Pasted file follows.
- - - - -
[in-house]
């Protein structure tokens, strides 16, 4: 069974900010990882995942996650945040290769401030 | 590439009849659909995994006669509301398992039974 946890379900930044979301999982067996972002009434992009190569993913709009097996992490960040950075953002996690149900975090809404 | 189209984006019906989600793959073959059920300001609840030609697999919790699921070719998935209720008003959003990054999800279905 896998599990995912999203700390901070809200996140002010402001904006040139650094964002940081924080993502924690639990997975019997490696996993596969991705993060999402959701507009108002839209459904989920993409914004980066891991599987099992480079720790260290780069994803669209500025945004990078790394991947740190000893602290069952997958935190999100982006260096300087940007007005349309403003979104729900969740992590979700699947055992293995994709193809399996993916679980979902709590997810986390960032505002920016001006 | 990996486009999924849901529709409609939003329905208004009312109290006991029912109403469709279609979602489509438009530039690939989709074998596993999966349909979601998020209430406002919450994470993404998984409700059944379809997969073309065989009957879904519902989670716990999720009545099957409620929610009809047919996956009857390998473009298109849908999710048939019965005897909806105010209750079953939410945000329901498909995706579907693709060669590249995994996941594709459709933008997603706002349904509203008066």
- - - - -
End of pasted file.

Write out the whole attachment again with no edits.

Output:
[in-house]
């Protein structure tokens, strides 16, 4: 069974900010990882995942996650945040290769401030 | 590439009849659909995994006669509301398992039974 946890379900930044979301999982067996972002009434992009190569993913709009097996992490960040950075953002996690149900975090809404 | 189209984006019906989600793959073959059920300001609840030609697999919790699921070719998935209720008003959003990054999800279905 896998599990995912999203700390901070809200996140002010402001904006040139650094964002940081924080993502924690639990997975019997490696996993596969991705993060999402959701507009108002839209459904989920993409914004980066891991599987099992480079720790260290780069994803669209500025945004990078790394991947740190000893602290069952997958935190999100982006260096300087940007007005349309403003979104729900969740992590979700699947055992293995994709193809399996993916679980979902709590997810986390960032505002920016001006 | 990996486009999924849901529709409609939003329905208004009312109290006991029912109403469709279609979602489509438009530039690939989709074998596993999966349909979601998020209430406002919450994470993404998984409700059944379809997969073309065989009957879904519902989670716990999720009545099957409620929610009809047919996956009857390998473009298109849908999710048939019965005897909806105010209750079953939410945000329901498909995706579907693709060669590249995994996941594709459709933008997603706002349904509203008066």